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As part of The Entrepreneurial Audit (a joint project from the RSA and Crunch) twenty policy ideas have been proposed to strengthen self-employment in the UK. One of them would see the government equalising National Insurance contributions (NICs) for employees and the self-employed.
Currently, self-employed workers doing the same work as employees pay less in National Insurance contributions, and the report concludes that this needs levelling out.
Now, it may seem a bit odd that a policy proposal to help the self-employed would result in them contributing more tax – but hear us out. Yes, paying less can be seen as somewhat of a perk, but the report highlights some major disadvantages with the system as it is.
Under the rules at the time of the research (February 2017), a self-employed person earning £15,000 a year has to pay £770 in NICs, but an employee doing the same job would see the higher sum of £833 deducted from their pay packet. Notably, their employer would also be required to add a further £951 (13.8% of employee earnings above £8,112) in NICs.
This levy on employers creates a financial incentive for them to misclassify workers as self-employed, which in turn denies workers the rights they would otherwise be entitled to as an employee – for example, holiday pay, sick pay, the minimum wage, and pension contributions.
Bogus self-employment of this nature could also cost the government up to £314m a year in lost taxes, according to Citizens Advice.
One of the main existing arguments against giving self-employed workers more fundamental rights is that they already receive more than their contributions merit.
Such a disparity creates holes in the argument for extending more rights and benefits to small business owners, and thus delays progress.
Case in point – another of the recommendations outlined in the report advocates establishing a Paternity Allowance and an Adoption Allowance for self-employed parents, but unequal NICs will inevitably be used as moral justification for the fewer rights for the self-employed until the gap is closed.
An increase in NICs for higher self employed earners would bring in the extra funding necessary for the government to introduce these allowances, literally paying for itself. We’ll be covering this topic in more detail in a separate upcoming blog.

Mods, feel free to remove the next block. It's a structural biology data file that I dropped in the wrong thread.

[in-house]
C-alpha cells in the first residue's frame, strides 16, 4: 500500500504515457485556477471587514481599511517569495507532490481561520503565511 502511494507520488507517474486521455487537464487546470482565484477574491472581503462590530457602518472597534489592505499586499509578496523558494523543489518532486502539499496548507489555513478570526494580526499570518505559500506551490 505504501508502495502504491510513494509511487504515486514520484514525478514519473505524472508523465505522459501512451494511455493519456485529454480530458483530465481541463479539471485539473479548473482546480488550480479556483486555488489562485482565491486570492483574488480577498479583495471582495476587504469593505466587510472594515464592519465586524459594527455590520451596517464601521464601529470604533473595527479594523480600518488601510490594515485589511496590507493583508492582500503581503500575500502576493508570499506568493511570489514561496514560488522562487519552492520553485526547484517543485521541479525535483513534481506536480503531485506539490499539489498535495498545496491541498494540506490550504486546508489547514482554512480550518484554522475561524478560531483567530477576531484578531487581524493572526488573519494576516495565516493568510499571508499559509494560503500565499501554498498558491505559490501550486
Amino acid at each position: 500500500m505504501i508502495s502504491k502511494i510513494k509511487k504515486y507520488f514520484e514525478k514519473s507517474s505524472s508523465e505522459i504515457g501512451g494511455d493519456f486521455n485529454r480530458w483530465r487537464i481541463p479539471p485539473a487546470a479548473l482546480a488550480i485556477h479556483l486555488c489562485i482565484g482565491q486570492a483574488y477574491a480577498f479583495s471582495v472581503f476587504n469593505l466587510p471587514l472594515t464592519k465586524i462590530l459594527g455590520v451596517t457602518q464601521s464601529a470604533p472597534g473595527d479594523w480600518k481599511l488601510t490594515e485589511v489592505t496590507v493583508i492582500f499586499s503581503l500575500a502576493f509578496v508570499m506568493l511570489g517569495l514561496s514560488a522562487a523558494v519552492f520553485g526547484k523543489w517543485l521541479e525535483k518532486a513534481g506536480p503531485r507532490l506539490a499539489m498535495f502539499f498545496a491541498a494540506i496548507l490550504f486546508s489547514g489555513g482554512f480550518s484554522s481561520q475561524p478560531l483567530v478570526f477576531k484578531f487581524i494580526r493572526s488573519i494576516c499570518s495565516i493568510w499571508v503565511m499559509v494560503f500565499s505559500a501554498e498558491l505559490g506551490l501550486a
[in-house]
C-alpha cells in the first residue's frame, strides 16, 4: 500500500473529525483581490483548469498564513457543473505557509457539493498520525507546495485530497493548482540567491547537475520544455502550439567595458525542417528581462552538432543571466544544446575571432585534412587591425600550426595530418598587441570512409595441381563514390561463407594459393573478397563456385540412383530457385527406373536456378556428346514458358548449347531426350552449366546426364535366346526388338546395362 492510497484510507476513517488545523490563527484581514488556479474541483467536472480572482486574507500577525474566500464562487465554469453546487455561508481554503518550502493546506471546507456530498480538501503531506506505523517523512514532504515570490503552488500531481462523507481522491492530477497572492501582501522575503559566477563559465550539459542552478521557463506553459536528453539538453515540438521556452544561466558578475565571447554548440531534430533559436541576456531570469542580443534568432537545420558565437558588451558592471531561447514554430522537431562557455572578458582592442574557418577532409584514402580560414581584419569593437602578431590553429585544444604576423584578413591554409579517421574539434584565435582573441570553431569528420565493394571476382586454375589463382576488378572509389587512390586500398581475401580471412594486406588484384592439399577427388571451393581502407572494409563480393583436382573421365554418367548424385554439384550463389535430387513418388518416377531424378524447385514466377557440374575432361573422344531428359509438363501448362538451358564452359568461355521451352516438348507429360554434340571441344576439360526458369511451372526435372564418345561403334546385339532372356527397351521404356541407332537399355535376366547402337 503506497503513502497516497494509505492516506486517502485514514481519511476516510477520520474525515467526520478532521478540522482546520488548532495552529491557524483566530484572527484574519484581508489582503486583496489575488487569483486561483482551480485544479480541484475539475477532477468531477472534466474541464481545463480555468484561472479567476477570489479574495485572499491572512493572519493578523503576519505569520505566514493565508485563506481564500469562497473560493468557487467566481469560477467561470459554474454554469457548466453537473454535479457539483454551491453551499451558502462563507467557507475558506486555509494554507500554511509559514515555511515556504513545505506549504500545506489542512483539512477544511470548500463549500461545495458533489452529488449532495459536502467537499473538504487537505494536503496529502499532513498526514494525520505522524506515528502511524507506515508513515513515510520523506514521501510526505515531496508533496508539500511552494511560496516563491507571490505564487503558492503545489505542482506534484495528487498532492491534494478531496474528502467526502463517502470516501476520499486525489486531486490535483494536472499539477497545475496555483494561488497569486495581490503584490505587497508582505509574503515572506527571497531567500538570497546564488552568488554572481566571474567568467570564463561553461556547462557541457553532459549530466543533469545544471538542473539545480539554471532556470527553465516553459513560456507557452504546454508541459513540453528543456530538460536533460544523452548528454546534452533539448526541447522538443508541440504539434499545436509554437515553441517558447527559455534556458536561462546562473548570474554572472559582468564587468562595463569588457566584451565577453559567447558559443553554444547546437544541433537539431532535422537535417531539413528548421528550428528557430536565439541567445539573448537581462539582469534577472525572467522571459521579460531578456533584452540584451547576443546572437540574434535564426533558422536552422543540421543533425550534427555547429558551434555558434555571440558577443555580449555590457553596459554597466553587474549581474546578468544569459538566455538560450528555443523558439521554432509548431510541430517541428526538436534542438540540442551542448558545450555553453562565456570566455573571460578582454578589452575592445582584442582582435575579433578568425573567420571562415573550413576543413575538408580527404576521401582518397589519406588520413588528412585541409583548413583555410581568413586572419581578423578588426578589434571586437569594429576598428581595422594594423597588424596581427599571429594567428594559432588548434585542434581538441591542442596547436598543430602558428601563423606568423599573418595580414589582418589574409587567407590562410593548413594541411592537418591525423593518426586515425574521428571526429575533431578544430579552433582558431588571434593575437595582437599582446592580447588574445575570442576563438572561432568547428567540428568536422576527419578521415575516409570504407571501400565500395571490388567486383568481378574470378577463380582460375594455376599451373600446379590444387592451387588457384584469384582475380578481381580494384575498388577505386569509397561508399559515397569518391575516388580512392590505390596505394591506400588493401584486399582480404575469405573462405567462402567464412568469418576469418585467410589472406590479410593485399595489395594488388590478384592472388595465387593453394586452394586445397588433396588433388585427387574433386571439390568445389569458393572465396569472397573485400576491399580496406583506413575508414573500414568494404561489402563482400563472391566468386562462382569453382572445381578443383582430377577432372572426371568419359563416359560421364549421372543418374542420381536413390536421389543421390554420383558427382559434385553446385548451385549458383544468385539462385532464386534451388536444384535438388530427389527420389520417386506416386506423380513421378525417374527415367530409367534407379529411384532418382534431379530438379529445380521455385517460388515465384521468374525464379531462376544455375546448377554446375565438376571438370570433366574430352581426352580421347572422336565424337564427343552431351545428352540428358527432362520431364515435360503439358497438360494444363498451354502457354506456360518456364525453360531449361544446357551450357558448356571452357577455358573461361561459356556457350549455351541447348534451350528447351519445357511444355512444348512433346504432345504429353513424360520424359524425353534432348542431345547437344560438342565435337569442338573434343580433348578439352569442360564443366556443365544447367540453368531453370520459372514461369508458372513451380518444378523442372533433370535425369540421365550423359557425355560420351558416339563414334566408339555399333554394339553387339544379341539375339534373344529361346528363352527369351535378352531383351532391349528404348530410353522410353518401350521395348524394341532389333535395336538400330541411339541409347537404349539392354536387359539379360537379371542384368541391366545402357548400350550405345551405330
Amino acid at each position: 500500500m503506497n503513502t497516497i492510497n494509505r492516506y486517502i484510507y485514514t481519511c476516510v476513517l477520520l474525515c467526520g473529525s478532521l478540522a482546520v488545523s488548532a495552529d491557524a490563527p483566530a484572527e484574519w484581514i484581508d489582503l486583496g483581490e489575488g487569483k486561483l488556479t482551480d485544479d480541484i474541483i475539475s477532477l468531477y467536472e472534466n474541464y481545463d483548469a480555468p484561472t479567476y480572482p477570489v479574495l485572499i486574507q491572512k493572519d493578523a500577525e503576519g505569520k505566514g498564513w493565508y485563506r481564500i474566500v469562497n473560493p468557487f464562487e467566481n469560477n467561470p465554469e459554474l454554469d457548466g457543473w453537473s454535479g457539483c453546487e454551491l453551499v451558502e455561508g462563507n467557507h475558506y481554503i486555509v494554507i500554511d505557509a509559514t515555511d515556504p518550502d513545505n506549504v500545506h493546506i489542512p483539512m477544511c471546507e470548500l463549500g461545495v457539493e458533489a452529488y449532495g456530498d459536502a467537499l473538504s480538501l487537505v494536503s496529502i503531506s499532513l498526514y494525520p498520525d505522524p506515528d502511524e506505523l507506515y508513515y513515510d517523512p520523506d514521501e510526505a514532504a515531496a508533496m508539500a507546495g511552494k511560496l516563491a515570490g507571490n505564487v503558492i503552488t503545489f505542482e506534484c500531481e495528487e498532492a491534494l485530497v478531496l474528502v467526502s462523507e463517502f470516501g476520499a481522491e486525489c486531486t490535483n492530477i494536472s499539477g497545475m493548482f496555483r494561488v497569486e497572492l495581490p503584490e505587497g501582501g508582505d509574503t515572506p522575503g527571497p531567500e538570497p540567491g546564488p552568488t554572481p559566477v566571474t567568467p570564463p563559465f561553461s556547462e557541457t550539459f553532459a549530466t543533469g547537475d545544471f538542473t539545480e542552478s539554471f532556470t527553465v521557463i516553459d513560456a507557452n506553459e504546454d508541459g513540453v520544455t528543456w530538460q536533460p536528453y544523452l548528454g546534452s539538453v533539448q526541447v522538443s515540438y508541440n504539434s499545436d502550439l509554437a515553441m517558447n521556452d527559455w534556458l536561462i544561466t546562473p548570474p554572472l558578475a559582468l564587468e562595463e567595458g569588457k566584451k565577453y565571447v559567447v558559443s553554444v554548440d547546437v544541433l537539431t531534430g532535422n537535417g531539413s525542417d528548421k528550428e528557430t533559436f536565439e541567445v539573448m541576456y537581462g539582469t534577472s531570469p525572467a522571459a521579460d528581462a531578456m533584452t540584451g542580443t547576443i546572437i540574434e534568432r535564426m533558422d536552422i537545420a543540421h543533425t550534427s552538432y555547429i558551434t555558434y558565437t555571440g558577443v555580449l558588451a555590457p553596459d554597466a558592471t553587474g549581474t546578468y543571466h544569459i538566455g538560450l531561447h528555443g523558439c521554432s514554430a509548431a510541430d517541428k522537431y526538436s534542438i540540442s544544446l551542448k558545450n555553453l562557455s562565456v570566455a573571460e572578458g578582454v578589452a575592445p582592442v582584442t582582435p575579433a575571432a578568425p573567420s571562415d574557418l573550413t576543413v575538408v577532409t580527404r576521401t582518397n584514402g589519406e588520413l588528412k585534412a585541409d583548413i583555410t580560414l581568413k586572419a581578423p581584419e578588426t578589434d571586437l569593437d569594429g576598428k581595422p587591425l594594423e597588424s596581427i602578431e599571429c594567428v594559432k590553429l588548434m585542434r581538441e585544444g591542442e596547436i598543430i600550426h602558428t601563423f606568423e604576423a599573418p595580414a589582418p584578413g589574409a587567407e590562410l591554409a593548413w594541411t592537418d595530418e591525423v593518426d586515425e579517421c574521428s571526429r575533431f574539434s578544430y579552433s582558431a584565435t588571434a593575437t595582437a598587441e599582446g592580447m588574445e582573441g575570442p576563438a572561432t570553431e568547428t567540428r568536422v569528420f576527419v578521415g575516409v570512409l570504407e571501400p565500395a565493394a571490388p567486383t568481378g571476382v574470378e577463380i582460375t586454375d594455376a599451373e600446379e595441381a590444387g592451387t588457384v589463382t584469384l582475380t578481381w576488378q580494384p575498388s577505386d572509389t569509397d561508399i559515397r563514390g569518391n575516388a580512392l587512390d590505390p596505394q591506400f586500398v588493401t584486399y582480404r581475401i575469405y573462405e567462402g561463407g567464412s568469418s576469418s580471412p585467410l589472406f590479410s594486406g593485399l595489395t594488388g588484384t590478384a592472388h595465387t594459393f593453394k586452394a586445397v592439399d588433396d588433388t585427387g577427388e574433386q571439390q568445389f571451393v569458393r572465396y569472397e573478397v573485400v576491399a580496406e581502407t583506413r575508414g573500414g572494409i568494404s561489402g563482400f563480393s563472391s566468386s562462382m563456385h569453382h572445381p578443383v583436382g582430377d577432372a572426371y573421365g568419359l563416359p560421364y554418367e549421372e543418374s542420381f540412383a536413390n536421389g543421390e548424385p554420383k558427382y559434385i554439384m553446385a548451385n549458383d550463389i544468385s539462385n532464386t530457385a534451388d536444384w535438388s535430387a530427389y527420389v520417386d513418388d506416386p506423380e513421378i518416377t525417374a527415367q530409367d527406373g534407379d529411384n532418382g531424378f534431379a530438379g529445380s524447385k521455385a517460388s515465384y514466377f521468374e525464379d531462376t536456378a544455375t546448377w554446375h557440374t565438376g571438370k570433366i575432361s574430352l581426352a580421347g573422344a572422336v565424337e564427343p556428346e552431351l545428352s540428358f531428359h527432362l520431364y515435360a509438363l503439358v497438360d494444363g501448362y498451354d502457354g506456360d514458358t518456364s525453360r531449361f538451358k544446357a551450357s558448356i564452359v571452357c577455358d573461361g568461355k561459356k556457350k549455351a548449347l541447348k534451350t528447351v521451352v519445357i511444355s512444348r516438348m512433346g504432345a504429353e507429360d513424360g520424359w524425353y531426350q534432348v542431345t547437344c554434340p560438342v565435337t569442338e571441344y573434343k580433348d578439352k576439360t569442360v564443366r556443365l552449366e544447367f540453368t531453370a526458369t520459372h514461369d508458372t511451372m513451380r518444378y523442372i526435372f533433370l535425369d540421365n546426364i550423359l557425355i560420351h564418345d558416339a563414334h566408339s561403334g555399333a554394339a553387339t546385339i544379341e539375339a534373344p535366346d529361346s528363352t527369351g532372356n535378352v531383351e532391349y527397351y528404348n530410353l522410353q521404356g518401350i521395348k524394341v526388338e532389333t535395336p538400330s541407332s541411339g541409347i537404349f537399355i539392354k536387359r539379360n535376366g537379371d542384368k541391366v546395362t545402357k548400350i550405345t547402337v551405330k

According to HMRC, £2.85bn was lost out on in the last financial year (2015/16) as a result of the self-employed paying less in NICs than employees. It’s believed by many, including the Institute for Fiscal Studies (IFS) that the cost of providing the aforementioned benefits would be “very small” when compared to the £5.1bn cost of the government giving lower NICs to the self-employed this year.
There is increasing concern in the Treasury that the rise in self-employment, and in particular the growth of gig work enabled by platforms like Uber and Deliveroo, may serve to worsen the state of the public finances. Indeed, the TUC estimate it may be as much as £4bn being lost in tax revenue due to low-wage work including ‘gig workers’.
For decision-makers to represent the self-employed fairly and considerately, any resentment or lingering assumption that they are a drain on the economy must be done away with.
The report sets out five suggested guidelines that the Treasury’s Office of Tax Simplification might like to explore in order to solve the issue, building on their previous work on this area.
Some of these options would be major, politically challenging changes. But as the nature of work continues to evolve, isn’t it time we took a big, bold look at the tax system?